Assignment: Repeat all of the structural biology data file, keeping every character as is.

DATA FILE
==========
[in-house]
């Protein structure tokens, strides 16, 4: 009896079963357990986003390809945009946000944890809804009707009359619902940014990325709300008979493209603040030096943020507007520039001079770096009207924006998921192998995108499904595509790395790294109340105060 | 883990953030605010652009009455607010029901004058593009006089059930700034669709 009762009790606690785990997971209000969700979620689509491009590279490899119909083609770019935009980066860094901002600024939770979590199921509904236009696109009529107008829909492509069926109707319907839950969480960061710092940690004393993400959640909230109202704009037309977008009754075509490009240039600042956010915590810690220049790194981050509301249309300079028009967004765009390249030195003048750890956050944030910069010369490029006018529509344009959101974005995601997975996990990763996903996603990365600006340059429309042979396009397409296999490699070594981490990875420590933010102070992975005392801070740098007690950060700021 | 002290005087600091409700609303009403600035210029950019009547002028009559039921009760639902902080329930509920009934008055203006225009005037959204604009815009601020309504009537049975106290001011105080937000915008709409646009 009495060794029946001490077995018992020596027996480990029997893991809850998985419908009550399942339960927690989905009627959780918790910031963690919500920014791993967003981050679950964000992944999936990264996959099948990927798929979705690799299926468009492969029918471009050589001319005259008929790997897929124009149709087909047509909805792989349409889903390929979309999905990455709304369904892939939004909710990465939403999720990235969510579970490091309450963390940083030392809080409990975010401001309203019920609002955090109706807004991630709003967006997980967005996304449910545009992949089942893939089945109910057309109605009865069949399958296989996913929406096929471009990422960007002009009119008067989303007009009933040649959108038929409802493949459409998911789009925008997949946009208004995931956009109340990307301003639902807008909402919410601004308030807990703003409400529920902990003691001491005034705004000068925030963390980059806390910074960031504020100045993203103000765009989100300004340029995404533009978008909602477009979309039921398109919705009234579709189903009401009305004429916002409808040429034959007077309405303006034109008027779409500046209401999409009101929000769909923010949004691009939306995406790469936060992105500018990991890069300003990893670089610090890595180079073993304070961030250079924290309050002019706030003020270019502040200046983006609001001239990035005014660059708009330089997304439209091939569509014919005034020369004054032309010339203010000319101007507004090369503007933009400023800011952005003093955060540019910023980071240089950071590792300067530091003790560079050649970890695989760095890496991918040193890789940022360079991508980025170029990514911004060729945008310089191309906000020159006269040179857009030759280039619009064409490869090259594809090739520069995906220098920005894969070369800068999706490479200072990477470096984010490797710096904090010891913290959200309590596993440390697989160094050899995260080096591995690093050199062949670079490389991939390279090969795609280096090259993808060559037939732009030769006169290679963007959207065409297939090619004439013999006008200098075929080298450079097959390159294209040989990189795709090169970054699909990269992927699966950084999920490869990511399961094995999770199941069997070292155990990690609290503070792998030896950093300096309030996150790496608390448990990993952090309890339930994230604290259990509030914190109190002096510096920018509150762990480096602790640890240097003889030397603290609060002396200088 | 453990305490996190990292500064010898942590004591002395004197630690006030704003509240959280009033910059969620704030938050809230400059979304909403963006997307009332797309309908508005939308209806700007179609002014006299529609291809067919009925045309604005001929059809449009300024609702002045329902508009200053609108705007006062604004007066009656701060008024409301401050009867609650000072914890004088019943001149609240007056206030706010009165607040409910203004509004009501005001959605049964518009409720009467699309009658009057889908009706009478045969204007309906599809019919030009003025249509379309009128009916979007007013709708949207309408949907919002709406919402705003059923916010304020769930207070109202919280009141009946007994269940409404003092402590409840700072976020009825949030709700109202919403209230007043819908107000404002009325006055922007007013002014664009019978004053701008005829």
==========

[in-house]
């Protein structure tokens, strides 16, 4: 009896079963357990986003390809945009946000944890809804009707009359619902940014990325709300008979493209603040030096943020507007520039001079770096009207924006998921192998995108499904595509790395790294109340105060 | 883990953030605010652009009455607010029901004058593009006089059930700034669709 009762009790606690785990997971209000969700979620689509491009590279490899119909083609770019935009980066860094901002600024939770979590199921509904236009696109009529107008829909492509069926109707319907839950969480960061710092940690004393993400959640909230109202704009037309977008009754075509490009240039600042956010915590810690220049790194981050509301249309300079028009967004765009390249030195003048750890956050944030910069010369490029006018529509344009959101974005995601997975996990990763996903996603990365600006340059429309042979396009397409296999490699070594981490990875420590933010102070992975005392801070740098007690950060700021 | 002290005087600091409700609303009403600035210029950019009547002028009559039921009760639902902080329930509920009934008055203006225009005037959204604009815009601020309504009537049975106290001011105080937000915008709409646009 009495060794029946001490077995018992020596027996480990029997893991809850998985419908009550399942339960927690989905009627959780918790910031963690919500920014791993967003981050679950964000992944999936990264996959099948990927798929979705690799299926468009492969029918471009050589001319005259008929790997897929124009149709087909047509909805792989349409889903390929979309999905990455709304369904892939939004909710990465939403999720990235969510579970490091309450963390940083030392809080409990975010401001309203019920609002955090109706807004991630709003967006997980967005996304449910545009992949089942893939089945109910057309109605009865069949399958296989996913929406096929471009990422960007002009009119008067989303007009009933040649959108038929409802493949459409998911789009925008997949946009208004995931956009109340990307301003639902807008909402919410601004308030807990703003409400529920902990003691001491005034705004000068925030963390980059806390910074960031504020100045993203103000765009989100300004340029995404533009978008909602477009979309039921398109919705009234579709189903009401009305004429916002409808040429034959007077309405303006034109008027779409500046209401999409009101929000769909923010949004691009939306995406790469936060992105500018990991890069300003990893670089610090890595180079073993304070961030250079924290309050002019706030003020270019502040200046983006609001001239990035005014660059708009330089997304439209091939569509014919005034020369004054032309010339203010000319101007507004090369503007933009400023800011952005003093955060540019910023980071240089950071590792300067530091003790560079050649970890695989760095890496991918040193890789940022360079991508980025170029990514911004060729945008310089191309906000020159006269040179857009030759280039619009064409490869090259594809090739520069995906220098920005894969070369800068999706490479200072990477470096984010490797710096904090010891913290959200309590596993440390697989160094050899995260080096591995690093050199062949670079490389991939390279090969795609280096090259993808060559037939732009030769006169290679963007959207065409297939090619004439013999006008200098075929080298450079097959390159294209040989990189795709090169970054699909990269992927699966950084999920490869990511399961094995999770199941069997070292155990990690609290503070792998030896950093300096309030996150790496608390448990990993952090309890339930994230604290259990509030914190109190002096510096920018509150762990480096602790640890240097003889030397603290609060002396200088 | 453990305490996190990292500064010898942590004591002395004197630690006030704003509240959280009033910059969620704030938050809230400059979304909403963006997307009332797309309908508005939308209806700007179609002014006299529609291809067919009925045309604005001929059809449009300024609702002045329902508009200053609108705007006062604004007066009656701060008024409301401050009867609650000072914890004088019943001149609240007056206030706010009165607040409910203004509004009501005001959605049964518009409720009467699309009658009057889908009706009478045969204007309906599809019919030009003025249509379309009128009916979007007013709708949207309408949907919002709406919402705003059923916010304020769930207070109202919280009141009946007994269940409404003092402590409840700072976020009825949030709700109202919403209230007043819908107000404002009325006055922007007013002014664009019978004053701008005829």